Friday, March 14, 2008

Drowning in information

Moving into management made me aware of how many things I did not yet understand. Getting people to do what you want them to do without using some form of force is a challenge, and "because I said so" only seems to work with my children (and even then it's hit or miss). One of the venues I've used for information on what to do is seminars.

I go to a seminar that is covering a topic that's of interest and applicable to some problem I am having. The presenter has their slide deck and content down cold, and they go through the process. At the time I think "Wow - this is GREAT information. I am going to use that the next time I need to address this." I leave the course at the end of the day, go back to work the next day and slam into the wall that I'd left behind the day before the seminar.

I go back to my notes from the class and try to recall exactly what was said, and can't quite conjure it up. So I go to the web and search around for similar information and indeed it is all out there, but before the seminar I did not know what to look for. Now I have the information from the seminar, and now from the web also. A lot of the information on the web is structured to make me want to pay for some product or service, so I'm skeptical of some of it.

I need something unbiased, I think. How about a book?

Off I go to Amazon. I search for the subject I am interested in and find a plethora of books, half of which have very high ratings. I cull through the list and find the one that seems most suited to me and order it up. As soon as the order is gone I go back into the storm of daily items.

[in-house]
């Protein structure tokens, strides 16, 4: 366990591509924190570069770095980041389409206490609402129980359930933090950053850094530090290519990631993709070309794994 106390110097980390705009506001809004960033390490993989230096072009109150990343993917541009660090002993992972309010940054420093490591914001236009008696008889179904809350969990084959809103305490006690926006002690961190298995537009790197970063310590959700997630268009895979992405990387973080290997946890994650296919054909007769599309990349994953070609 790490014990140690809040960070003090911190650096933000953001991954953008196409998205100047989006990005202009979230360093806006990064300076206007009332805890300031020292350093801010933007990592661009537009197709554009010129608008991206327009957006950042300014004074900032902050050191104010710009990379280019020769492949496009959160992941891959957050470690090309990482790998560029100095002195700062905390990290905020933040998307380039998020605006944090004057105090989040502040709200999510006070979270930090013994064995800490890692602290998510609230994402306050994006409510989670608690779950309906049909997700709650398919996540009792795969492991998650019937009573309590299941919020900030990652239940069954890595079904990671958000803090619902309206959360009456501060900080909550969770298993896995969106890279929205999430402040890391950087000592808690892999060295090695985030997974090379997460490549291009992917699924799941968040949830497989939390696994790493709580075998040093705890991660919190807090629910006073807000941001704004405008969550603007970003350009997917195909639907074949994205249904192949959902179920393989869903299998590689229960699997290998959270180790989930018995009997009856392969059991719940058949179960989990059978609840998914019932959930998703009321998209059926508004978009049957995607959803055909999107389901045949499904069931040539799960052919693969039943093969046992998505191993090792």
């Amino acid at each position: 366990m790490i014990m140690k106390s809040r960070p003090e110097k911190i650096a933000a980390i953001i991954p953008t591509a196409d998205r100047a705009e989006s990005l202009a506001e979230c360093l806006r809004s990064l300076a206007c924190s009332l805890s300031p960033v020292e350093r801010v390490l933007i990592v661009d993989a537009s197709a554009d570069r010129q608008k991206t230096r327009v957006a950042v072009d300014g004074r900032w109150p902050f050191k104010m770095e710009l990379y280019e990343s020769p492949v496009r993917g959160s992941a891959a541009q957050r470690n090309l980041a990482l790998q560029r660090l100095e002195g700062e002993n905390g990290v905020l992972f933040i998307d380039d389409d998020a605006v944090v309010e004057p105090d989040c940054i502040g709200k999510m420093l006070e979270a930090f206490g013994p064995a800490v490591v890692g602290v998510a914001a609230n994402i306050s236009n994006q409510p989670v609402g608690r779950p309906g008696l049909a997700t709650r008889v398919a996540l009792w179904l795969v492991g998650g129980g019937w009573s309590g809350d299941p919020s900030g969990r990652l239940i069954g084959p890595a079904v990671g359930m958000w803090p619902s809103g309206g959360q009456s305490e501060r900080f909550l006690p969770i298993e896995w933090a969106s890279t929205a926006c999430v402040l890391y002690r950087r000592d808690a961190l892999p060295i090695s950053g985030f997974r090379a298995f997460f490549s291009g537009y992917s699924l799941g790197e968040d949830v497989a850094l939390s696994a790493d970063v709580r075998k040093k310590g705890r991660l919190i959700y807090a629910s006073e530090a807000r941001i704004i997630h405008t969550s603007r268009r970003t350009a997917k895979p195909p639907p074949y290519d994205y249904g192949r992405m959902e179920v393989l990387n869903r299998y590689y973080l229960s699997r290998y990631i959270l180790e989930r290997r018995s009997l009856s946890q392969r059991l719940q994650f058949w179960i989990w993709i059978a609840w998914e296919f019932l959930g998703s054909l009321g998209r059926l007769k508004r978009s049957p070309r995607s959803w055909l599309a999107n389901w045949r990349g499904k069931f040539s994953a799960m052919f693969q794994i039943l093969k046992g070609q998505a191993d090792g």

About a week later I get the book, open it up and am flooded with memories from the seminar, the web search and the remarks on Amazon about the other books I didn't get. I am no closer to having something actionable than I was earlier. And then another crisis pops up, I put the book on the shelf with every intention of reading it cover to cover and making notes, and it sits there for months.

Every time I see the book I feel guilty for not following through.

Sometimes I wonder if can just use common sense? Can't I just take a stab at what seems to be reasonable and then note the result? If the result is good, do it that way again. If it is a failure, try to determine why it failed and do it differently next time.

I think I fall into the trap of wanting total information before I do something, in the belief that it will cause a better decision. There is so much information, though, that it backfires and I don't know where to start.

Perhaps I need to keep in mind the old adage "Good decision making comes from experience - experience comes from making bad decisions".

In the meantime, what do I do with all these books?

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